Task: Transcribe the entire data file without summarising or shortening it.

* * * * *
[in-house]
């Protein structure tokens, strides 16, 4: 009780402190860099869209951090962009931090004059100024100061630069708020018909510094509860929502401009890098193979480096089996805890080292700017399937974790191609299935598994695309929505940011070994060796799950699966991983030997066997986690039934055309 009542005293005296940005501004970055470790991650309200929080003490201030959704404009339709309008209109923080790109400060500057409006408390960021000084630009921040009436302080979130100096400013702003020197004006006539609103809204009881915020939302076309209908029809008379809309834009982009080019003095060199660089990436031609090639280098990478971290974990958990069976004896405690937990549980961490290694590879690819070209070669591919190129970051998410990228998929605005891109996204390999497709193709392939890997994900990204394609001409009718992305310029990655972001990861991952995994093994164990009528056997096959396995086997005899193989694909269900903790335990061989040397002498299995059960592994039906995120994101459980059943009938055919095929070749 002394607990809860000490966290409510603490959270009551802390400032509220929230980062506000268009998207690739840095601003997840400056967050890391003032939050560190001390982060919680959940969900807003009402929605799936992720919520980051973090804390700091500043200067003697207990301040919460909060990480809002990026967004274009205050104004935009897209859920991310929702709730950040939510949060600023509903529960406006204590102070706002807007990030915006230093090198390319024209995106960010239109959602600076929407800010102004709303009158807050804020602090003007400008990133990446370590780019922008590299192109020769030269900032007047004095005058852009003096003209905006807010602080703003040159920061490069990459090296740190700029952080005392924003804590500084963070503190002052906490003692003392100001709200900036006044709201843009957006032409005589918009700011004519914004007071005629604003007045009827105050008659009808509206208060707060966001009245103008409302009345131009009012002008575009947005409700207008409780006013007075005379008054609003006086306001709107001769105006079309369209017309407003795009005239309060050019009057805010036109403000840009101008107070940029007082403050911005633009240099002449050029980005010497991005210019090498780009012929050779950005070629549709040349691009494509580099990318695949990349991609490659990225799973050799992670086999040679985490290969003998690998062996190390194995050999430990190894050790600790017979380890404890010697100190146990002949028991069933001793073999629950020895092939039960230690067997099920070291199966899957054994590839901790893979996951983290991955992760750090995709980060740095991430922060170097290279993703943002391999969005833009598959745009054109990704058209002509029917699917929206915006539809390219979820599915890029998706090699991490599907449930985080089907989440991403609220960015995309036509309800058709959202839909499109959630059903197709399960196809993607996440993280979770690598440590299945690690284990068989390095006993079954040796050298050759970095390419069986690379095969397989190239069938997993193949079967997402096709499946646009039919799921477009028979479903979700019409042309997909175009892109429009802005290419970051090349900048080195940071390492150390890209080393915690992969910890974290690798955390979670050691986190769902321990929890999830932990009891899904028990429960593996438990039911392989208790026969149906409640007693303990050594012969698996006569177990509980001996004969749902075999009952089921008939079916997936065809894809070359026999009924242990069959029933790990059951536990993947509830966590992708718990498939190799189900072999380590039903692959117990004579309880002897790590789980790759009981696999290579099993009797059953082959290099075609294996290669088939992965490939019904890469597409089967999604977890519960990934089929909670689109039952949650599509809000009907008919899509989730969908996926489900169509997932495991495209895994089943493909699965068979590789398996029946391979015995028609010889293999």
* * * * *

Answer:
[in-house]
């Protein structure tokens, strides 16, 4: 009780402190860099869209951090962009931090004059100024100061630069708020018909510094509860929502401009890098193979480096089996805890080292700017399937974790191609299935598994695309929505940011070994060796799950699966991983030997066997986690039934055309 009542005293005296940005501004970055470790991650309200929080003490201030959704404009339709309008209109923080790109400060500057409006408390960021000084630009921040009436302080979130100096400013702003020197004006006539609103809204009881915020939302076309209908029809008379809309834009982009080019003095060199660089990436031609090639280098990478971290974990958990069976004896405690937990549980961490290694590879690819070209070669591919190129970051998410990228998929605005891109996204390999497709193709392939890997994900990204394609001409009718992305310029990655972001990861991952995994093994164990009528056997096959396995086997005899193989694909269900903790335990061989040397002498299995059960592994039906995120994101459980059943009938055919095929070749 002394607990809860000490966290409510603490959270009551802390400032509220929230980062506000268009998207690739840095601003997840400056967050890391003032939050560190001390982060919680959940969900807003009402929605799936992720919520980051973090804390700091500043200067003697207990301040919460909060990480809002990026967004274009205050104004935009897209859920991310929702709730950040939510949060600023509903529960406006204590102070706002807007990030915006230093090198390319024209995106960010239109959602600076929407800010102004709303009158807050804020602090003007400008990133990446370590780019922008590299192109020769030269900032007047004095005058852009003096003209905006807010602080703003040159920061490069990459090296740190700029952080005392924003804590500084963070503190002052906490003692003392100001709200900036006044709201843009957006032409005589918009700011004519914004007071005629604003007045009827105050008659009808509206208060707060966001009245103008409302009345131009009012002008575009947005409700207008409780006013007075005379008054609003006086306001709107001769105006079309369209017309407003795009005239309060050019009057805010036109403000840009101008107070940029007082403050911005633009240099002449050029980005010497991005210019090498780009012929050779950005070629549709040349691009494509580099990318695949990349991609490659990225799973050799992670086999040679985490290969003998690998062996190390194995050999430990190894050790600790017979380890404890010697100190146990002949028991069933001793073999629950020895092939039960230690067997099920070291199966899957054994590839901790893979996951983290991955992760750090995709980060740095991430922060170097290279993703943002391999969005833009598959745009054109990704058209002509029917699917929206915006539809390219979820599915890029998706090699991490599907449930985080089907989440991403609220960015995309036509309800058709959202839909499109959630059903197709399960196809993607996440993280979770690598440590299945690690284990068989390095006993079954040796050298050759970095390419069986690379095969397989190239069938997993193949079967997402096709499946646009039919799921477009028979479903979700019409042309997909175009892109429009802005290419970051090349900048080195940071390492150390890209080393915690992969910890974290690798955390979670050691986190769902321990929890999830932990009891899904028990429960593996438990039911392989208790026969149906409640007693303990050594012969698996006569177990509980001996004969749902075999009952089921008939079916997936065809894809070359026999009924242990069959029933790990059951536990993947509830966590992708718990498939190799189900072999380590039903692959117990004579309880002897790590789980790759009981696999290579099993009797059953082959290099075609294996290669088939992965490939019904890469597409089967999604977890519960990934089929909670689109039952949650599509809000009907008919899509989730969908996926489900169509997932495991495209895994089943493909699965068979590789398996029946391979015995028609010889293999």